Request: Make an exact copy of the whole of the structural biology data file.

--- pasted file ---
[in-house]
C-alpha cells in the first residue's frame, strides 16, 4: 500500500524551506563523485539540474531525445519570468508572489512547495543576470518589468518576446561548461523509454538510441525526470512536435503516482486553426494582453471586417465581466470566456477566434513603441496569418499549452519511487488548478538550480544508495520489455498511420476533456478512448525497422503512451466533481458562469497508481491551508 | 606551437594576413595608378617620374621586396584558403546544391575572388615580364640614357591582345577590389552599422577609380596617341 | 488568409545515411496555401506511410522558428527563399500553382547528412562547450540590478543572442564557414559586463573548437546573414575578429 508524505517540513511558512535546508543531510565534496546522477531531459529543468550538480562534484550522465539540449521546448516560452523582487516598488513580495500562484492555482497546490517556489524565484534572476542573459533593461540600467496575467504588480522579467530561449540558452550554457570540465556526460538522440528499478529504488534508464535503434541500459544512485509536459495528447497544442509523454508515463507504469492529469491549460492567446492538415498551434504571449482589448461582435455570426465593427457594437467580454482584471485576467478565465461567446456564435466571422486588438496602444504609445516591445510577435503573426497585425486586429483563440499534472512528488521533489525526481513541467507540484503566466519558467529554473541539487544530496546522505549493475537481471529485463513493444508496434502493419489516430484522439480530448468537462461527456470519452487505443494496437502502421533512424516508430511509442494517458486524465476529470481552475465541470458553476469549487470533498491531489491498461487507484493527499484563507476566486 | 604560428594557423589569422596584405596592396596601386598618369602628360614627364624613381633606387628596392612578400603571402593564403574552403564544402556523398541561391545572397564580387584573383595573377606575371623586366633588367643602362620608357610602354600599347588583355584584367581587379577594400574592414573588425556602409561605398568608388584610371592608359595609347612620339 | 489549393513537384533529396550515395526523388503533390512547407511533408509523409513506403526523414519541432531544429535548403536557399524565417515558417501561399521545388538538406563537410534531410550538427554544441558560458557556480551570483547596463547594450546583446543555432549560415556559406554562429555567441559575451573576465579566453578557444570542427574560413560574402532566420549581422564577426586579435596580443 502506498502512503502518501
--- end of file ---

[in-house]
C-alpha cells in the first residue's frame, strides 16, 4: 500500500524551506563523485539540474531525445519570468508572489512547495543576470518589468518576446561548461523509454538510441525526470512536435503516482486553426494582453471586417465581466470566456477566434513603441496569418499549452519511487488548478538550480544508495520489455498511420476533456478512448525497422503512451466533481458562469497508481491551508 | 606551437594576413595608378617620374621586396584558403546544391575572388615580364640614357591582345577590389552599422577609380596617341 | 488568409545515411496555401506511410522558428527563399500553382547528412562547450540590478543572442564557414559586463573548437546573414575578429 508524505517540513511558512535546508543531510565534496546522477531531459529543468550538480562534484550522465539540449521546448516560452523582487516598488513580495500562484492555482497546490517556489524565484534572476542573459533593461540600467496575467504588480522579467530561449540558452550554457570540465556526460538522440528499478529504488534508464535503434541500459544512485509536459495528447497544442509523454508515463507504469492529469491549460492567446492538415498551434504571449482589448461582435455570426465593427457594437467580454482584471485576467478565465461567446456564435466571422486588438496602444504609445516591445510577435503573426497585425486586429483563440499534472512528488521533489525526481513541467507540484503566466519558467529554473541539487544530496546522505549493475537481471529485463513493444508496434502493419489516430484522439480530448468537462461527456470519452487505443494496437502502421533512424516508430511509442494517458486524465476529470481552475465541470458553476469549487470533498491531489491498461487507484493527499484563507476566486 | 604560428594557423589569422596584405596592396596601386598618369602628360614627364624613381633606387628596392612578400603571402593564403574552403564544402556523398541561391545572397564580387584573383595573377606575371623586366633588367643602362620608357610602354600599347588583355584584367581587379577594400574592414573588425556602409561605398568608388584610371592608359595609347612620339 | 489549393513537384533529396550515395526523388503533390512547407511533408509523409513506403526523414519541432531544429535548403536557399524565417515558417501561399521545388538538406563537410534531410550538427554544441558560458557556480551570483547596463547594450546583446543555432549560415556559406554562429555567441559575451573576465579566453578557444570542427574560413560574402532566420549581422564577426586579435596580443 502506498502512503502518501